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Skier down a hill

  1. Sep 12, 2011 #1
    1. The problem statement, all variables and given/known data

    A 50kg skier skis directly down a frictionless slope angled 16* to the horizontal. Assume the skier moves at a negative x direction. A wind force with component Fx acts on the skier.

    What is Fx if the skier's velocity magnitude is constant?

    2. Relevant equations



    3. The attempt at a solution

    I really have no idea. I assume Fx is equal to the force the skier exerts "on the air" so F = ma on the skier.

    But I am utterly confused when they say velocity is constant. He is going down the slope due to gravity, how could his velocity be constant? It makes no sense to me.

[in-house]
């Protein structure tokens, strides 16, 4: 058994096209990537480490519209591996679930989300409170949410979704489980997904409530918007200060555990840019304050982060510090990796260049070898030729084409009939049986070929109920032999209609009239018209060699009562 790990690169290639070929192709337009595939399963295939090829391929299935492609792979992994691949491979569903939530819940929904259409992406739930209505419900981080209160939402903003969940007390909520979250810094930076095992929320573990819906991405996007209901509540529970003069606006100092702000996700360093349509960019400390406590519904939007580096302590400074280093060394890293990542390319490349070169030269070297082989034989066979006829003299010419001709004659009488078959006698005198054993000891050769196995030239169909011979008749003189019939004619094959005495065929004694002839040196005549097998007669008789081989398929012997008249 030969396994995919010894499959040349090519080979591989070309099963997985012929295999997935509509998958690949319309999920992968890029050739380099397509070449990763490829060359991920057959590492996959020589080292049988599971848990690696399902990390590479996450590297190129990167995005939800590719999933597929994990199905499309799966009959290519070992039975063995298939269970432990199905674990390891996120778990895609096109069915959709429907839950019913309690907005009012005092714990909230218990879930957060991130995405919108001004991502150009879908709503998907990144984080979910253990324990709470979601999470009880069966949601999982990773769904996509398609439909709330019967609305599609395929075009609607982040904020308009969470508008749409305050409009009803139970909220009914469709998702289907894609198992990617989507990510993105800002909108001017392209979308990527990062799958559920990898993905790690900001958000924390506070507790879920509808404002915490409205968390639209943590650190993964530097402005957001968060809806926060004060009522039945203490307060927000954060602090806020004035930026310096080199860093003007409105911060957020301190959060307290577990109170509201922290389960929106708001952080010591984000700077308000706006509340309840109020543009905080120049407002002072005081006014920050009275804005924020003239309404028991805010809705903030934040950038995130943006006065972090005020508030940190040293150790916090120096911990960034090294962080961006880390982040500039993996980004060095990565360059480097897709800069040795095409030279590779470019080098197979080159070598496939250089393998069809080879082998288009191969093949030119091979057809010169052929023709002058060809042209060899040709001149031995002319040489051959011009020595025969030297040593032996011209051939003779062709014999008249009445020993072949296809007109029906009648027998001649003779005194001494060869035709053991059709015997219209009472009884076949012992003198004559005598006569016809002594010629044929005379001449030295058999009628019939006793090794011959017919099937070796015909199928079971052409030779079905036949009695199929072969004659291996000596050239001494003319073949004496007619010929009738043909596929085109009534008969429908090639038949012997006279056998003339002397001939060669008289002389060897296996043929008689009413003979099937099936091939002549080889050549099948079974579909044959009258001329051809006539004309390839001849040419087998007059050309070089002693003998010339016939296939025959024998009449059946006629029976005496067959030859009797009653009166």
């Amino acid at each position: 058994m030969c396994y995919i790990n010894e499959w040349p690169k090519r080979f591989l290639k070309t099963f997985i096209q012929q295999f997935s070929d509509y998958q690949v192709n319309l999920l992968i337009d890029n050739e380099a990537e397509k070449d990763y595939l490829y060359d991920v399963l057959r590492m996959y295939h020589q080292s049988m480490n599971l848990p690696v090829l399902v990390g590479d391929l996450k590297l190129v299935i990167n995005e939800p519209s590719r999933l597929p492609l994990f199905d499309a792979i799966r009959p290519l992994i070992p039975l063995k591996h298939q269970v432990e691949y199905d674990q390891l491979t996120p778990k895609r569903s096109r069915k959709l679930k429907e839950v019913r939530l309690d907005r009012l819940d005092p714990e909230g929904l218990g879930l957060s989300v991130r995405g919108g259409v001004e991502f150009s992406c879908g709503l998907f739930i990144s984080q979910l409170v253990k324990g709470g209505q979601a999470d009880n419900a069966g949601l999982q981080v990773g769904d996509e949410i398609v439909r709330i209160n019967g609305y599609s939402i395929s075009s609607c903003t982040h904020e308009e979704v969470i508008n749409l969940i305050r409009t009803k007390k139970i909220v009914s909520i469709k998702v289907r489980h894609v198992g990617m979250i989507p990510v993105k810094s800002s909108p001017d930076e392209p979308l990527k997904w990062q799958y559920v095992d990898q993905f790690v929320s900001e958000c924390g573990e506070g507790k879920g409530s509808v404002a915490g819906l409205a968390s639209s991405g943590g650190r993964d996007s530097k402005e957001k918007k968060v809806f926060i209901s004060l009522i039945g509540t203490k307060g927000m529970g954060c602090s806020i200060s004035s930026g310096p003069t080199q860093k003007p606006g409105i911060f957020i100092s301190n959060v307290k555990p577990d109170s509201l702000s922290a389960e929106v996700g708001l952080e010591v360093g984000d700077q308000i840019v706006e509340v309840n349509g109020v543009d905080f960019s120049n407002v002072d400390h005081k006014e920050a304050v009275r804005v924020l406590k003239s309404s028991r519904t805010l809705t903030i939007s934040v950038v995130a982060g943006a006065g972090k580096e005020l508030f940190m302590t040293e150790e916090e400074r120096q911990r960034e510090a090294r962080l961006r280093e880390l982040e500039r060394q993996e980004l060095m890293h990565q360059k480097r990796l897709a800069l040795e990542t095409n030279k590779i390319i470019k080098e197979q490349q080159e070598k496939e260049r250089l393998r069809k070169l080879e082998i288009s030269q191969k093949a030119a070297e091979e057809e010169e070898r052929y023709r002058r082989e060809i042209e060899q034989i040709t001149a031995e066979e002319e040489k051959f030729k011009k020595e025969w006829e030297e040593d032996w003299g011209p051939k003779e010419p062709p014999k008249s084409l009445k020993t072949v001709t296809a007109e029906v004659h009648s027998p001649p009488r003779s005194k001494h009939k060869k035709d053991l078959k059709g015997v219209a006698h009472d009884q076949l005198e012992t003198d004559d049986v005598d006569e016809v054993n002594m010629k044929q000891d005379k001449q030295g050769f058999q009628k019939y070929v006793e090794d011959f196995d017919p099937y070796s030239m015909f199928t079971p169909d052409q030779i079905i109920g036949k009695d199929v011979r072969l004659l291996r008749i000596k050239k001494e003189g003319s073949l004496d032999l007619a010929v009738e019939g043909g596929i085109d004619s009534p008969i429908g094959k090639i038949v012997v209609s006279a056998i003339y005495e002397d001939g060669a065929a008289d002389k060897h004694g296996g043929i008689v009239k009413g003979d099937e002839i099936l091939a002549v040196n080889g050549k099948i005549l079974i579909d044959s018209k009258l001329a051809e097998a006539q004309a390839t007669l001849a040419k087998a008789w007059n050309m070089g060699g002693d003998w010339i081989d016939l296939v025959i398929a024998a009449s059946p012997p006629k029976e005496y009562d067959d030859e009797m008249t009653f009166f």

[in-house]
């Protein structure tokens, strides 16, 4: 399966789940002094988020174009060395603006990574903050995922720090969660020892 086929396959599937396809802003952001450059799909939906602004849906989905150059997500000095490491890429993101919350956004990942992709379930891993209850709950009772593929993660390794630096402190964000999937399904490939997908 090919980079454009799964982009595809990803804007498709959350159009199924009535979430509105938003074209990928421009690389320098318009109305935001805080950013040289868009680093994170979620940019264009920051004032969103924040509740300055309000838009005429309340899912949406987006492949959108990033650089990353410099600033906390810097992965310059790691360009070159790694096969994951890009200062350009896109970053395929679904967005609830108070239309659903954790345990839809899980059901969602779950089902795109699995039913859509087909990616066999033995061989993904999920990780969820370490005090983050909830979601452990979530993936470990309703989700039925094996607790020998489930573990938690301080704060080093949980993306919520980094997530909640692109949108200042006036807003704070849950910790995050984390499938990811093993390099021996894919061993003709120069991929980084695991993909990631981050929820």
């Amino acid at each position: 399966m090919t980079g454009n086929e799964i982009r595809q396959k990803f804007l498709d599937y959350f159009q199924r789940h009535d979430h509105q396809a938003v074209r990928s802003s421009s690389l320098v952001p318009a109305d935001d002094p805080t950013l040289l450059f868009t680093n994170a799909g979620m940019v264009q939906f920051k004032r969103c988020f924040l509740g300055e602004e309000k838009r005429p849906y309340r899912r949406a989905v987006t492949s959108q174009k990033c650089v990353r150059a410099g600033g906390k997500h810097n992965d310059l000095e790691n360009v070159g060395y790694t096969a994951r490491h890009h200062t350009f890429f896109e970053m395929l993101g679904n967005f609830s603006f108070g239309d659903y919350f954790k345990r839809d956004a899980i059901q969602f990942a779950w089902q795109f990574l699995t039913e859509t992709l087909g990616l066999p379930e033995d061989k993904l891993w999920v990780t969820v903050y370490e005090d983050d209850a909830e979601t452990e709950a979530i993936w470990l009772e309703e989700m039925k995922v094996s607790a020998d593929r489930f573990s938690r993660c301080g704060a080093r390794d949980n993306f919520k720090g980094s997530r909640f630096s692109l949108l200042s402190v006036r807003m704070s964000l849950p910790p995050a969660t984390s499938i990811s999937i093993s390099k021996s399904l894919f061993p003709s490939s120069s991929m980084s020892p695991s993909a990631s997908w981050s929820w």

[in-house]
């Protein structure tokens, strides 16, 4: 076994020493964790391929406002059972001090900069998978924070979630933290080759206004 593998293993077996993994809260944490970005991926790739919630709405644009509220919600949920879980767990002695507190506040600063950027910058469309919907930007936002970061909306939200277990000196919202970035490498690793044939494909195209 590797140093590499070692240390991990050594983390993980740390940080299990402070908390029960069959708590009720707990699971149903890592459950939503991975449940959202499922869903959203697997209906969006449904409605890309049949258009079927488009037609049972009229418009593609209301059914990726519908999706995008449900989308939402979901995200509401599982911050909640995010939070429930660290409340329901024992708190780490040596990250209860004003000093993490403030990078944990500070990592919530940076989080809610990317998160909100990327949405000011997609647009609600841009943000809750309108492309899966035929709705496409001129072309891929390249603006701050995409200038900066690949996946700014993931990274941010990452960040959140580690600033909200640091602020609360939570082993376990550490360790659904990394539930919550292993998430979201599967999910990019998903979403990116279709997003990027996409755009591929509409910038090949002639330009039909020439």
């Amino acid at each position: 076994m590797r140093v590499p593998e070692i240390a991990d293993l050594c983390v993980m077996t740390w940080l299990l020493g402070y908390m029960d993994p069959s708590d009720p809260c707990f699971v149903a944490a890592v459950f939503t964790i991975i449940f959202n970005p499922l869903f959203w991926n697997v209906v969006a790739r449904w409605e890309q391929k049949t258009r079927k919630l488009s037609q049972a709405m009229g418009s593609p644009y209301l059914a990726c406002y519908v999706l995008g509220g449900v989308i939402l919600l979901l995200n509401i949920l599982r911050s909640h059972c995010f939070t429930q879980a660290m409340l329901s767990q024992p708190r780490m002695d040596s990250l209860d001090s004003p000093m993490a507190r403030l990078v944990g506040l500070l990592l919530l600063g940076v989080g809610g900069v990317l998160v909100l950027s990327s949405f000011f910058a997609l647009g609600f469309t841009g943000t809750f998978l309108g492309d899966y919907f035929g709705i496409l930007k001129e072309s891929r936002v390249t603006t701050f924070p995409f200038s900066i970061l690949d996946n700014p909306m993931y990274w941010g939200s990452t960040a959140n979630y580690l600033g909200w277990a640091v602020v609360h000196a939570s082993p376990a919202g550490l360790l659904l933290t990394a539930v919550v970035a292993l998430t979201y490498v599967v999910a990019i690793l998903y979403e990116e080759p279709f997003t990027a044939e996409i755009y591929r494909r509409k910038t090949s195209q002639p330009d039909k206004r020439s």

2. jcsd
  3. Sep 12, 2011 #2
    The negative x direction is the direction the skier goes. There are two forces which act in the x direction on the skier, -sin(16)*m*g and F_x, they are equal and opposite.
     
  4. Sep 13, 2011 #3
    How would I adjust that if the skier's velocity is increasing 10m/s/s?

    -sin(16)(5)(9.8 + 10t)
    ?
     
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